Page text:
Create a village as Zacc say above and place it in a square or hex. Decide (or randomize) each square/hex around it. If the players explore a hex, then determine what terrain is in each square or hex around it.

    In essence a hex crawl.....

    Second ask your players to come up with a background for their characters, then look to incorporate one of the stories. Maybe the character is on the run or being pursued.,,etc. Using this approach you make the story line personal for that character and so they become involved.

    Second - NPC's should have the opportunity to flee/escape. When they flee/escape they are a perfect re-occuring NPC to come back and antagonize the players......

    Also if the players come with ideas whilst playing - look to incorporate their ideas - they are a great source. They then can turn around and say "I was right - I told you..." and one again they are drawn into the story line again.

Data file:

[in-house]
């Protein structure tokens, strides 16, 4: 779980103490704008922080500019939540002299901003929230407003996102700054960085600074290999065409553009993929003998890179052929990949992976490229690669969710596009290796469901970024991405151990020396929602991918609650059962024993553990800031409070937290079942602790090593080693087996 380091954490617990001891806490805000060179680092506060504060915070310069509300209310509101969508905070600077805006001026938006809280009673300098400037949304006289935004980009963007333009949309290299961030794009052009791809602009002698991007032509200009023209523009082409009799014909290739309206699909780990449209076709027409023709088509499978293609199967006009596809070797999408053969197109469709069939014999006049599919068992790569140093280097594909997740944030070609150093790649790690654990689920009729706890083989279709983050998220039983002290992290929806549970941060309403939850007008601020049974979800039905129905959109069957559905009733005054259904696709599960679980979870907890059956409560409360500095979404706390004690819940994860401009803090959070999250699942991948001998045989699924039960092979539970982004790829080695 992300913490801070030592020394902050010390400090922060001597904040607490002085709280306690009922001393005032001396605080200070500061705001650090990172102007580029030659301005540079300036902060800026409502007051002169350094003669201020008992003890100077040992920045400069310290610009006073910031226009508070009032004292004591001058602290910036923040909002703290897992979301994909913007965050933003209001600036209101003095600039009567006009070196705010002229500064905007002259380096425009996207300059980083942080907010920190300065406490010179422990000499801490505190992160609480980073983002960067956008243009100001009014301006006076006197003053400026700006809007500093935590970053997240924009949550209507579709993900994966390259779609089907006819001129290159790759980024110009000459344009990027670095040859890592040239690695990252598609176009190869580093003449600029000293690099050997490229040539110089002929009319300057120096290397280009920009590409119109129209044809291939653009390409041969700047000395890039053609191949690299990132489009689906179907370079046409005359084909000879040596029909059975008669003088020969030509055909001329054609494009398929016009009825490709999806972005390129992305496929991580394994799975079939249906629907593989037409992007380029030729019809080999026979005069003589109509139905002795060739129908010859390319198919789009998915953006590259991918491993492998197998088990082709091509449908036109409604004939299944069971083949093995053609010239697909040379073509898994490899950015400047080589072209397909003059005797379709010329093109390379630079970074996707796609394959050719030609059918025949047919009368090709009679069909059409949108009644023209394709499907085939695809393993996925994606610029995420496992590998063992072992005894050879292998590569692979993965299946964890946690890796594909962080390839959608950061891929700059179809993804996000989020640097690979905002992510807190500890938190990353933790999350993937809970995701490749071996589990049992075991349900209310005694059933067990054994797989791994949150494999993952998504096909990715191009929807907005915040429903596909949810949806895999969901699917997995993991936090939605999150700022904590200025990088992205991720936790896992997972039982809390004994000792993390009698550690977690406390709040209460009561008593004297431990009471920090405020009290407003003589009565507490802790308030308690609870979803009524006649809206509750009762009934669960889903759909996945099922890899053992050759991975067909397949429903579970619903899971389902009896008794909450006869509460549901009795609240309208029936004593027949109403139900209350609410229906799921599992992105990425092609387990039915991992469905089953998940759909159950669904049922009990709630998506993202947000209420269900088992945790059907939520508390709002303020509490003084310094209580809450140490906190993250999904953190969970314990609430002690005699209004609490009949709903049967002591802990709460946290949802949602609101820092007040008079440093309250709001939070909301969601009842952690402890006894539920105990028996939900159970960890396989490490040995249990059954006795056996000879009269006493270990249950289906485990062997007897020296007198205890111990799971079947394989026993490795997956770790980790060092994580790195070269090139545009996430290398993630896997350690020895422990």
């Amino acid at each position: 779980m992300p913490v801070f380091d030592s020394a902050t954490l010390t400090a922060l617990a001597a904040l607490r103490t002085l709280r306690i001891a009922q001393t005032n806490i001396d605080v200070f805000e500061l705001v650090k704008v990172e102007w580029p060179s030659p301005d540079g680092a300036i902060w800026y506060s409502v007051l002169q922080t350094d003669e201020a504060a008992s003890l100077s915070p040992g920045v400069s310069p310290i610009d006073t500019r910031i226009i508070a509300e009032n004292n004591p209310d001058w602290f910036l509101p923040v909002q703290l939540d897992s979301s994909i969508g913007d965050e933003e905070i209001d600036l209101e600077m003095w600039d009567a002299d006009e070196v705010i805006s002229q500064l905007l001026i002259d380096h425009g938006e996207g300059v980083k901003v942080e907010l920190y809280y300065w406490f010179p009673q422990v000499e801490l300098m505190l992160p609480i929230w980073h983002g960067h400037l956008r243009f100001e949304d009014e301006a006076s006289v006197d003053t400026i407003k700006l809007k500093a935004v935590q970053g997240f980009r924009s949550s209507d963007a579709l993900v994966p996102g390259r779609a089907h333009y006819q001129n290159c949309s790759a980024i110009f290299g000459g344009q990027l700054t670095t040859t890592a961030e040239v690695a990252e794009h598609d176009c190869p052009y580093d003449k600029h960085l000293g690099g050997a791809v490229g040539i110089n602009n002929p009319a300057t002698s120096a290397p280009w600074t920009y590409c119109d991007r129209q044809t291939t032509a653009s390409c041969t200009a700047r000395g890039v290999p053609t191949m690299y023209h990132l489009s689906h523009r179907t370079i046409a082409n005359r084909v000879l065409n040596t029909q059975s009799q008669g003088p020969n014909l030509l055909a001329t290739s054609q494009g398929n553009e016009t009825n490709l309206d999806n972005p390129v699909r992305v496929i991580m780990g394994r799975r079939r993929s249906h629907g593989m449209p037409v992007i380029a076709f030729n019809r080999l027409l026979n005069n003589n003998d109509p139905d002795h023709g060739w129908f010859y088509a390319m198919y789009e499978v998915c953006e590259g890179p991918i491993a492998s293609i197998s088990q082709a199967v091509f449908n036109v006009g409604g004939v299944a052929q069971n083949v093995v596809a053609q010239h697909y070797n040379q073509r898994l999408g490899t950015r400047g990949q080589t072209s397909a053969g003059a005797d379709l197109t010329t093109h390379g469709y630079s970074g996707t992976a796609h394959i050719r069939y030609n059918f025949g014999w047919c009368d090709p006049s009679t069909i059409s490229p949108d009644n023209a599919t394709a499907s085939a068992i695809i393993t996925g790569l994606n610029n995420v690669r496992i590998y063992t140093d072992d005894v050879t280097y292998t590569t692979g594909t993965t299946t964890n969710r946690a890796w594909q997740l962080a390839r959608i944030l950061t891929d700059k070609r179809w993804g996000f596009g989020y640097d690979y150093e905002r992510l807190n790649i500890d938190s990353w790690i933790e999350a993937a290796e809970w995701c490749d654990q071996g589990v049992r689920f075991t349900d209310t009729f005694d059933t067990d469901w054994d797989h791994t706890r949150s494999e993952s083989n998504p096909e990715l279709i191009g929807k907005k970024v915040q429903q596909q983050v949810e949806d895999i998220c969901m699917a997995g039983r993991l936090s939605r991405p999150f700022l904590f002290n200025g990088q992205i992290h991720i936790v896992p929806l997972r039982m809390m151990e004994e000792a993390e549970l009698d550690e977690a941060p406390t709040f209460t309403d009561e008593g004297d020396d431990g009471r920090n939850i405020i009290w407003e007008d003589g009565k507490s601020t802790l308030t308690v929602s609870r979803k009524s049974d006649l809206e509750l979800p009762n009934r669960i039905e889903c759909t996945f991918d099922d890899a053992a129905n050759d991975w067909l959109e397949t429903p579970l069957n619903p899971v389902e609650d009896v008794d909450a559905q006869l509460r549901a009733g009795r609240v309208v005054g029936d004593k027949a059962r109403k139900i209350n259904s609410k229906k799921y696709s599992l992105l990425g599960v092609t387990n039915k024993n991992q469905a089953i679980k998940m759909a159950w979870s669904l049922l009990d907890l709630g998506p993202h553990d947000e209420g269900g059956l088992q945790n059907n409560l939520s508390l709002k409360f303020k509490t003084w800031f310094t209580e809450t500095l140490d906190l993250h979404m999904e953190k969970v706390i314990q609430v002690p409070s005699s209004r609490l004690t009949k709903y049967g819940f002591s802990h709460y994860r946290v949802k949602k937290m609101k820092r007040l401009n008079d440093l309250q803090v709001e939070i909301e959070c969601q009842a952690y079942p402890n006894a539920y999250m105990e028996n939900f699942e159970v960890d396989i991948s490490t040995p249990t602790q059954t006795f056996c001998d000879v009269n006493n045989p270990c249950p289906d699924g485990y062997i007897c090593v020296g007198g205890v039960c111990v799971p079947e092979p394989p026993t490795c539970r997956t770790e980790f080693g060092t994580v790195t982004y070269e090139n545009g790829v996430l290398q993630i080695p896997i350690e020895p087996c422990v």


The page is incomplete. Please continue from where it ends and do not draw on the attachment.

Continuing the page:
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  10. #10

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    Quote Originally Posted by goodmanje View Post
    Yea, I just have no imagination. Been trying to come up with things for 2 years now. I just deleted about 7 adventures I started but never could figure out what to do with them. I've got lots of pretty maps I made but no story ideas..
    This is perfect! You have a bunch of ideas that you can plug-n-play into various situations. That's all you need.

    Follow this mantra: Prep Situations, Not Story!

    If you come up with a cool little action scene, awesome, jot that down and leave it open-ended enough that it can be easily tweaked. Political motivations between the various factions? Sweet! Jot those down, and make them happen in the background. Let the players' choices determine whether they interact with any of these things or not. If they end up not, then you're gradually building up a collection of situations you can drag-n-drop when you need them. If they do interact with something you've constructed, then go for it, and once again, the players' decisions will determine how things proceed.

    The 'Story' is what gets told after each session and after the campaign. The entire table creates the story together, based on the GM reacting to the players' decisions for the party and for their individual characters. The characters are the stars of the story, after all. So don't try to sit down and write out a full storyline for everything. That's called writing a novel.